Spindle adapter for drill press
#1
In the latest delivery thread I just posted some pictures of the tools I found at the local big box store here in Colombia (see last attachment below).  The store is just over an hour drive away. (Driving in Colombia is a whole, separate thread!)  Got this drill press for the usual price for a 5 speed, Chinese, bench top model.  I probably don't really, really need a drill press but they are so handy and useful I just like having one around.  Since I'm retired I have more time to play around and this is going in my little shop.  I'm going to add items here and there as I find them.  Things like a bench grinder, bench vise, band saw, etc.

Now to get down to it.  I've been going through the old, back issues of Popular Mechanics from the late 40's and on up to the mid 50's so far.  I've done this before and really was amazed by the explosion of home workshop information that was fueled by the after effect of WWII.  It seems like everybody had some kind of home shop going on in their garage, basement or wherever.  They were working in wood, metal, glass, everything under the sun.  Building furniture, lamps, photography gadgets, you name it.  There are plans to make anything and everything including the machine tools such as  drills, scroll saws, table saws, die filers etc.  It also seems like many, many folks had a small lathe as well.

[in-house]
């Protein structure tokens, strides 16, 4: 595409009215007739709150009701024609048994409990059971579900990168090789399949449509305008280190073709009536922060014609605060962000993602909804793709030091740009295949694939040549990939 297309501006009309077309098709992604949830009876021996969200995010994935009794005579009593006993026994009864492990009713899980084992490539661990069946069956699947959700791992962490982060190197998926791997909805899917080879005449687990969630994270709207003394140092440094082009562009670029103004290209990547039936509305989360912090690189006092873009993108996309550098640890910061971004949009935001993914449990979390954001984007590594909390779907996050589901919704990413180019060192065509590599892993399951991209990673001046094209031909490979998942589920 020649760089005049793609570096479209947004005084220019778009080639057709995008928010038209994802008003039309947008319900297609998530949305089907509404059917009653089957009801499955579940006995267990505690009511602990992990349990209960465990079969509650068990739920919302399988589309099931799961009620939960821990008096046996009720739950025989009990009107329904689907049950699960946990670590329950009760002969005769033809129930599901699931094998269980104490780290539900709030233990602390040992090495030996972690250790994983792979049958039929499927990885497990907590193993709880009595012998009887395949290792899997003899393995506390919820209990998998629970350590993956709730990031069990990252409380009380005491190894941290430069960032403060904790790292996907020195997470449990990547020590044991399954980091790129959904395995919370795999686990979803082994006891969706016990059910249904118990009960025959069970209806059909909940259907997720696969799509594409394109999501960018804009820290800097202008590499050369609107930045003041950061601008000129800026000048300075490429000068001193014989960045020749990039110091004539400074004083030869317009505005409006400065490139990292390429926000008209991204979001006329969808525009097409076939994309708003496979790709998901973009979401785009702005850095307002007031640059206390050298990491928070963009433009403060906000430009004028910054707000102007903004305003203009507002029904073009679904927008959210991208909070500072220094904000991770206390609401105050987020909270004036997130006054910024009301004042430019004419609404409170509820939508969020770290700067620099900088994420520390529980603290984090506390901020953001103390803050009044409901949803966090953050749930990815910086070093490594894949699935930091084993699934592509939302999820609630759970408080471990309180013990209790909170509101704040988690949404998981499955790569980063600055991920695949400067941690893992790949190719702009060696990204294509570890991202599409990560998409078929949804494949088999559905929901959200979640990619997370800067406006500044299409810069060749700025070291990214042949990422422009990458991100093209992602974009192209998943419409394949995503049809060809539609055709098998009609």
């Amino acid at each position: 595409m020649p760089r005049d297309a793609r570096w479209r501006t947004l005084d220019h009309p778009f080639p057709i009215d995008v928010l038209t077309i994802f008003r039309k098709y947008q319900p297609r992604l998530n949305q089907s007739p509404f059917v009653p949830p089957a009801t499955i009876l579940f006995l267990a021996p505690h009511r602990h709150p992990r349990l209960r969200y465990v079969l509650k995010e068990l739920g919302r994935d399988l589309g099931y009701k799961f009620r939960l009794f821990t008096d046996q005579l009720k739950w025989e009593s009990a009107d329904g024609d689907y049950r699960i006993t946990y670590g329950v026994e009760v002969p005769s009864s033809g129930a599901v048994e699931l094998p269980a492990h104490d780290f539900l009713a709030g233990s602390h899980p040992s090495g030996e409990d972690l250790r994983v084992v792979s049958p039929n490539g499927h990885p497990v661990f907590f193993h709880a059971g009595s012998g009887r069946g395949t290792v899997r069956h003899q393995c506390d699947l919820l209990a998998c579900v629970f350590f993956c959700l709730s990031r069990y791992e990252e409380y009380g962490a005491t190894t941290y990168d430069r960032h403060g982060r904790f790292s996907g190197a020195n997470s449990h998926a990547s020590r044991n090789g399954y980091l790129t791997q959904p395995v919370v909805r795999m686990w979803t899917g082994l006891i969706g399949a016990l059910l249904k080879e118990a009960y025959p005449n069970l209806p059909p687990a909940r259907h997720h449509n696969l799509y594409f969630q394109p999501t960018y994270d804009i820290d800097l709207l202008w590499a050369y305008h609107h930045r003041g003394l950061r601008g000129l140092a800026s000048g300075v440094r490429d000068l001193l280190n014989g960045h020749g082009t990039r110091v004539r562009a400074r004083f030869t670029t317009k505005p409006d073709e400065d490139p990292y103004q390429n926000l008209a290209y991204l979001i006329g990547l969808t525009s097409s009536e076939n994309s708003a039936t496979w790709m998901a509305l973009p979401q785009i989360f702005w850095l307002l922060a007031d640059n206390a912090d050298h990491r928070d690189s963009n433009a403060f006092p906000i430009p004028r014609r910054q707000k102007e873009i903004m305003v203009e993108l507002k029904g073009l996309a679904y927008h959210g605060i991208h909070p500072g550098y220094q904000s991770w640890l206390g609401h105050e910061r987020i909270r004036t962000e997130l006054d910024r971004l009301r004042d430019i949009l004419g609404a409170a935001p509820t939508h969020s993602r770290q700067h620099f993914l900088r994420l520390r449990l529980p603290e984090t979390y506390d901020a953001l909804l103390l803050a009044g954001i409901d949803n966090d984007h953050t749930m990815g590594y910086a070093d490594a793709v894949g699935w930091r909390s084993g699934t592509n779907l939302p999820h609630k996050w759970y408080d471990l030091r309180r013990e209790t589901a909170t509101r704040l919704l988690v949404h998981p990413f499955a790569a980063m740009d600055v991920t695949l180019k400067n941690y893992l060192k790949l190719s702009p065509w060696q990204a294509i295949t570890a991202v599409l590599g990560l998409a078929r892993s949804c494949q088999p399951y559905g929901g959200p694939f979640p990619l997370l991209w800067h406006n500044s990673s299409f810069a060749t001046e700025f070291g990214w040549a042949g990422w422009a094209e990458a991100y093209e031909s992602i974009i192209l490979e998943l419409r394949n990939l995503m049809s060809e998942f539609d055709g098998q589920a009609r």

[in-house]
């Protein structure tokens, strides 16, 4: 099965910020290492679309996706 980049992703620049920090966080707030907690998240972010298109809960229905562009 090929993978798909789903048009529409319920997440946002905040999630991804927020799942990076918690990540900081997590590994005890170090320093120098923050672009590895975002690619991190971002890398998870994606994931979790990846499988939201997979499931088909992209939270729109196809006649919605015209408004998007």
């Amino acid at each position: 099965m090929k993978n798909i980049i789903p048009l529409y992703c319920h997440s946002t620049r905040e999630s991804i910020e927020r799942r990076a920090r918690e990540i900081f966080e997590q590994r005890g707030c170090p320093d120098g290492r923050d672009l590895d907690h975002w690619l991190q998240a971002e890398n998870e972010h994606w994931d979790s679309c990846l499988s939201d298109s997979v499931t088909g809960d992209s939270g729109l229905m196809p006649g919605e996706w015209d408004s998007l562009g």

One of the things that is mentioned quite often is light milling with a drill press.  This would be a great feature for a drill press which brings me to the point of this thread.  The drill presses in use back then had the chuck mounted to the spindle/quill with a mechanical fastener such as a machine screw or bolt.  This allowed the drill to accept the side load imparted by the cutting action of an endmill say when facing or cutting a slot.  Today's drill press has the chuck mounted on a tapered nose so when any side load is added you better watch where you're standing because the chuck is going to leave rapidly.  Yikes  All this is old news.   But........

Going through the old articles (you guessed it) there was one on milling with a drill press.  And this caught my eye.

   

It's a little gem called a spindle adapter; which you can mount if your drill press doesn't have a mechanical connector for the chuck. This one is apparently attached with a threaded collar.  So......., I thought to myself, why not add a spindle adapter to this drill press. Voila, light milling here we come!  Here is the data on my drill press and if my Spanish is up to the task it appears to have an MT2 taper on the spindle nose.  The nose isn't threaded but it could be drilled and tapped to hold the adapter with a screw like the chuck on a hand drill is mounted.